Due and serious consideration must be given to the proposal to amend our Federal Constitution so as to include a new article that provides for the rehabilitation, preservation and protection of the country’s natural environment.
The immense significance of this suggestion not only requires the serious attention of the government but also support from the country’s stakeholders.
Environmental group Pelindung Khazanah Alam Malaysia (Peka) said its proposal, which has already been submitted to the Ministry of Natural Resources, Environment and Climate Change, was aimed at preserving the forests, sea, mountains and animals while addressing other environmental issues over the long term. These are obviously our invaluable assets that must be safeguarded.
The way some of our forests have been ravaged and the wildlife driven out of their natural habitats – over the years in the name of development – suggests that our natural environment does require iron-clad protection from reckless human interference and selfishness.
As Peka rightly pointed out, it is not enough to merely protect wildlife while its natural habitats are severely destroyed. These creatures cannot survive without their existing habitats.
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That is why the environmental group also proposed an immediate 100% blanket protection for all species of pollinators and their habitats, adding that 70% of the food we obtain is from pollinators such as bees, butterflies, birds and other seed-spreading creatures. Clearly, these creatures perform a vital function.
In this regard, Peka rightly called on the government to sign the world deforestation 2030 treaty – which has already been signed by over 100 countries – to curb logging and other threats to the forests.
Incidentally, much of the plight of the Orang Asli living on the margins of the forests should serve as a warning sign against the predatory and disruptive activities of their urban cousins. It is, however, unfortunate this warning is often overlooked or worse, deemed anti-development.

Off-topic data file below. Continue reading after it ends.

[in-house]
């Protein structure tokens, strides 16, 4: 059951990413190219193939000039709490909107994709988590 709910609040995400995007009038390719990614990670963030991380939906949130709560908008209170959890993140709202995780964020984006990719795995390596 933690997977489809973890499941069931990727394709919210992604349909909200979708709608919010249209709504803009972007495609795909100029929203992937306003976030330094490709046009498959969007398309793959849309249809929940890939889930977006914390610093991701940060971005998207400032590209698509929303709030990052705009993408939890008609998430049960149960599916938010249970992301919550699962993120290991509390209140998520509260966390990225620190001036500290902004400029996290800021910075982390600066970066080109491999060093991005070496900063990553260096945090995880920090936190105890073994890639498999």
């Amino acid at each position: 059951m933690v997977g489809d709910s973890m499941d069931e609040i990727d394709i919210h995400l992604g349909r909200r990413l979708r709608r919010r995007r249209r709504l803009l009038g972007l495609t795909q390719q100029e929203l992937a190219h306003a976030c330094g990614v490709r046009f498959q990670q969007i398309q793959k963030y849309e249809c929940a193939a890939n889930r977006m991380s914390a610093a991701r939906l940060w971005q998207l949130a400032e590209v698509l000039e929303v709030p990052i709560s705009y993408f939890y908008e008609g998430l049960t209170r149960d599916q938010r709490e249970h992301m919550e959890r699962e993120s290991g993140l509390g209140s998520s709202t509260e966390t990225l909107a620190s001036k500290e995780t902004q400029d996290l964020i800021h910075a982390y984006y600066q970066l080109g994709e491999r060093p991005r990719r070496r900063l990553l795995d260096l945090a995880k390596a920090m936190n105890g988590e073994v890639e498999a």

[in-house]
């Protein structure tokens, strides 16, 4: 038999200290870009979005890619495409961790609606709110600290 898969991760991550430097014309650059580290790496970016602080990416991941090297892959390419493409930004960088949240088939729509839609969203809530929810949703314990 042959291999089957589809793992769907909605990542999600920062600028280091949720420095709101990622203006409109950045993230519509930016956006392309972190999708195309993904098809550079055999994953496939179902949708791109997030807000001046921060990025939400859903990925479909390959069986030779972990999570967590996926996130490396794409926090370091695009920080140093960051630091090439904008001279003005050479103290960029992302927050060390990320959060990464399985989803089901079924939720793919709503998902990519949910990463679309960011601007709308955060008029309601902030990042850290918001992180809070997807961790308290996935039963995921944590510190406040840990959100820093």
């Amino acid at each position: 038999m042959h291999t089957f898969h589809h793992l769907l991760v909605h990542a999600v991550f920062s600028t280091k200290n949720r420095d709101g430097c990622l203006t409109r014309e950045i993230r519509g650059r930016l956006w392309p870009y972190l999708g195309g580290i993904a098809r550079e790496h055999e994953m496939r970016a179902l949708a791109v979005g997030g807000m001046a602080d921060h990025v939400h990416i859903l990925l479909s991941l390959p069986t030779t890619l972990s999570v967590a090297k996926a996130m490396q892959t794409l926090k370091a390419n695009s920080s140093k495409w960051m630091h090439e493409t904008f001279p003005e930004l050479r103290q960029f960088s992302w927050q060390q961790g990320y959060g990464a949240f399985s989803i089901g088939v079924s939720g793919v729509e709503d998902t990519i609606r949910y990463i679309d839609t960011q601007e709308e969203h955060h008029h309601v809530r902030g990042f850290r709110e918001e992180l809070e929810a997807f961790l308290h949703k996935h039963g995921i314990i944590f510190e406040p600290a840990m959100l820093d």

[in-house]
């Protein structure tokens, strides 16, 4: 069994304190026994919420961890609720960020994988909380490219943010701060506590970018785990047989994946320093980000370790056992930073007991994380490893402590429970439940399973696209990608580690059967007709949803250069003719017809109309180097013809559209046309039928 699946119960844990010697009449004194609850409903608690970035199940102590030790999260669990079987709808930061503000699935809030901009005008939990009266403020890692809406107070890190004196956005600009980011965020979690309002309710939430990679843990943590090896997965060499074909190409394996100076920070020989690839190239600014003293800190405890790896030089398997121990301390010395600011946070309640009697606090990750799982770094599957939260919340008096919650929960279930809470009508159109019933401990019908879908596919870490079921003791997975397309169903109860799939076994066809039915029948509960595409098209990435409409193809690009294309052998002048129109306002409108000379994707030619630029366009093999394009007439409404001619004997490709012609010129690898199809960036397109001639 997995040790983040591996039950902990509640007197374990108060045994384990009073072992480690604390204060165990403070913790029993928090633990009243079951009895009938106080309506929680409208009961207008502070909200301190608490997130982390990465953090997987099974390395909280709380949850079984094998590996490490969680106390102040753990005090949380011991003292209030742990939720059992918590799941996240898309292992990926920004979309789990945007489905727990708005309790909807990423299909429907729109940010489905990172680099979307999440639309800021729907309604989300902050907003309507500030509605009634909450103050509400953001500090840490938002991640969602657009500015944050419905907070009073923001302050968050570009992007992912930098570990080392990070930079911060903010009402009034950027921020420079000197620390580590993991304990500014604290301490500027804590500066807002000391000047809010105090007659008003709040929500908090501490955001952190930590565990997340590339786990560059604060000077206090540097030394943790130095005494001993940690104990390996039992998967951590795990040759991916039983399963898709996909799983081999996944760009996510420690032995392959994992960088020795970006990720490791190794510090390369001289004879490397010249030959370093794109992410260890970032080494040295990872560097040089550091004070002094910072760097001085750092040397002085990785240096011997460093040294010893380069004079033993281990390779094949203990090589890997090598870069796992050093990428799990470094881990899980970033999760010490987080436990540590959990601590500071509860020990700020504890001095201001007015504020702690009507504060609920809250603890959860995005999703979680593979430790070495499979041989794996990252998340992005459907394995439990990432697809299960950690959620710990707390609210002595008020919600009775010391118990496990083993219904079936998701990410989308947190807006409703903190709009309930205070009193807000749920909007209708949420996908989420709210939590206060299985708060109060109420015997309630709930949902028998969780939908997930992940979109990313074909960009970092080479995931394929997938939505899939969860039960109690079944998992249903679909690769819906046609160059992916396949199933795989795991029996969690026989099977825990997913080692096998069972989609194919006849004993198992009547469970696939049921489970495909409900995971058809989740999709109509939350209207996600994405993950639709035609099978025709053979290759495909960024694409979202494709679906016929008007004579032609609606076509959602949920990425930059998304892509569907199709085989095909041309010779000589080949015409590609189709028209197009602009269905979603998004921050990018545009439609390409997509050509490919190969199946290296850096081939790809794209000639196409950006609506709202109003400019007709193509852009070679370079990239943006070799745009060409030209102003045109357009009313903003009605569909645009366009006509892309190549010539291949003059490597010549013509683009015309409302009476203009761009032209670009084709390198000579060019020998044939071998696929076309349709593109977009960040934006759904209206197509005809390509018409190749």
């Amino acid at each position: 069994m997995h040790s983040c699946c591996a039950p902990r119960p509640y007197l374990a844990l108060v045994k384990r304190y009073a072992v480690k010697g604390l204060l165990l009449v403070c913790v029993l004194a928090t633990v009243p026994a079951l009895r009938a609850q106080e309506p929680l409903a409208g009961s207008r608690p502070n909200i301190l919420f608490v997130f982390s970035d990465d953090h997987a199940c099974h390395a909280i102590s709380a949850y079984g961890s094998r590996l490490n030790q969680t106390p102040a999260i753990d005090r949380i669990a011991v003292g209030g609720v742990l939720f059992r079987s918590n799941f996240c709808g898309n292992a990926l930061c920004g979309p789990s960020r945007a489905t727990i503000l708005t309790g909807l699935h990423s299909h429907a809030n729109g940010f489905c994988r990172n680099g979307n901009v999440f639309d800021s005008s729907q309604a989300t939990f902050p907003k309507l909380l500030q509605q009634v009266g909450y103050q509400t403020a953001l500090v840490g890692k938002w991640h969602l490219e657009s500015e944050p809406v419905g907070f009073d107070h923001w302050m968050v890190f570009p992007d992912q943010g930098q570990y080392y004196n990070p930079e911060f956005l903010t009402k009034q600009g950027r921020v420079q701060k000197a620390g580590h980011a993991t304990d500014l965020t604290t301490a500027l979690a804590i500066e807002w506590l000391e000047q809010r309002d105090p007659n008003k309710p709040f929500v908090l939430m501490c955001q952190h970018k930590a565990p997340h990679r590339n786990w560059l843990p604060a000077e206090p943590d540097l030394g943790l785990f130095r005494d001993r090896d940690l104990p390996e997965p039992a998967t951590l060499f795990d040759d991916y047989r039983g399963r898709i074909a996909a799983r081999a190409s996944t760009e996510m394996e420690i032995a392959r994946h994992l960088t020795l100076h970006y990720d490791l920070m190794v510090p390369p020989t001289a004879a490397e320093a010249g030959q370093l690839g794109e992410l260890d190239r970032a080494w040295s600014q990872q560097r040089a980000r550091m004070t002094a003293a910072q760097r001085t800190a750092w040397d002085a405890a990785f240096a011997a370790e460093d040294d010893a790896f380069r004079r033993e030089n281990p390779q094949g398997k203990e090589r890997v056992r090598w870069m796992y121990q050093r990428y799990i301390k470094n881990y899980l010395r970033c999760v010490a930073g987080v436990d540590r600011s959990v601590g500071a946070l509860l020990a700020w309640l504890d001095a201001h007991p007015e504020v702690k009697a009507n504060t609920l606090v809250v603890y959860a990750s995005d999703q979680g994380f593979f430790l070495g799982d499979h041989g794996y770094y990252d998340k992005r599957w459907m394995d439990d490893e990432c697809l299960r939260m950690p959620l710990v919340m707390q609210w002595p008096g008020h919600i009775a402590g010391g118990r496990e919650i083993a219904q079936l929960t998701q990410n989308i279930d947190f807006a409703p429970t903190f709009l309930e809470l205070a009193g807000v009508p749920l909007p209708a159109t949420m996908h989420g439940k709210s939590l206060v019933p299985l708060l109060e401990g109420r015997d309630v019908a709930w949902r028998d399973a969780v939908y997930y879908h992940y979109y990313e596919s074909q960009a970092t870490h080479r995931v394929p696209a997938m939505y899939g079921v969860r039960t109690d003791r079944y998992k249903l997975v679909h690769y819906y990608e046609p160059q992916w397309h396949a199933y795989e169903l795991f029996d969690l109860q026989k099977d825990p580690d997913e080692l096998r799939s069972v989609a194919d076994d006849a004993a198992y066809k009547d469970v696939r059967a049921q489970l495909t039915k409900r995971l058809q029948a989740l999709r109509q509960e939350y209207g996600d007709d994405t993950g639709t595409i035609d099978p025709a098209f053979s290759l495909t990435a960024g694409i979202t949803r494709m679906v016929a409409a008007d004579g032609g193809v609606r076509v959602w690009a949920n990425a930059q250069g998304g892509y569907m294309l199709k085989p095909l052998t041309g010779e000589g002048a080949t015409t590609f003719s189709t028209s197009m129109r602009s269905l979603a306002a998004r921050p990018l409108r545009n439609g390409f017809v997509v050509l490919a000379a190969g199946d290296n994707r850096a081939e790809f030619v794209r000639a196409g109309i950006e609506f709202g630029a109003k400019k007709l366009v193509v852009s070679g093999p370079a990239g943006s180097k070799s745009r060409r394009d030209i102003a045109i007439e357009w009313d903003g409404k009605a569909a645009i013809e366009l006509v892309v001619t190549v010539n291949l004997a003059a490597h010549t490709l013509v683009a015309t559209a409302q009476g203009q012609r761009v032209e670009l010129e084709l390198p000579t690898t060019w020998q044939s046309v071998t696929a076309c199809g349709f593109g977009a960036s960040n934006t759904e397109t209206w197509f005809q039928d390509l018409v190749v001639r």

Indeed, as shown above, our own survival is also dependent on the natural surroundings as we are all interconnected in the greater scheme of things in life.
But some of us, particularly certain business quarters, tend to lose sight of the importance of this symbiotic relationship in their frenzy to subdue nature and bend its forces to their will. But the problem is, this ideology of unfettered human conquest of nature is no longer sustainable.
In expressing his concern for the status of rivers in the country, Perak ruler Sultan Nazrin rightly said our society needs to realise that humans and the environment are closely related.
From the Islamic perspective, human beings are considered the custodians of this earth and, hence, entrusted to protect it from human destruction, which can cause an irreparable existential imbalance. To do otherwise is a betrayal of that trust.
The proposed amendment to the Constitution will have the effect of granting us a human right to a better natural environment.
From a worldview that is not human-centric, this constitutional provision can also be read as giving nature its right to exist without much human tampering.
If the constitutional amendment is realised, we would leave a priceless legacy for future generations. – The Malaysian Insight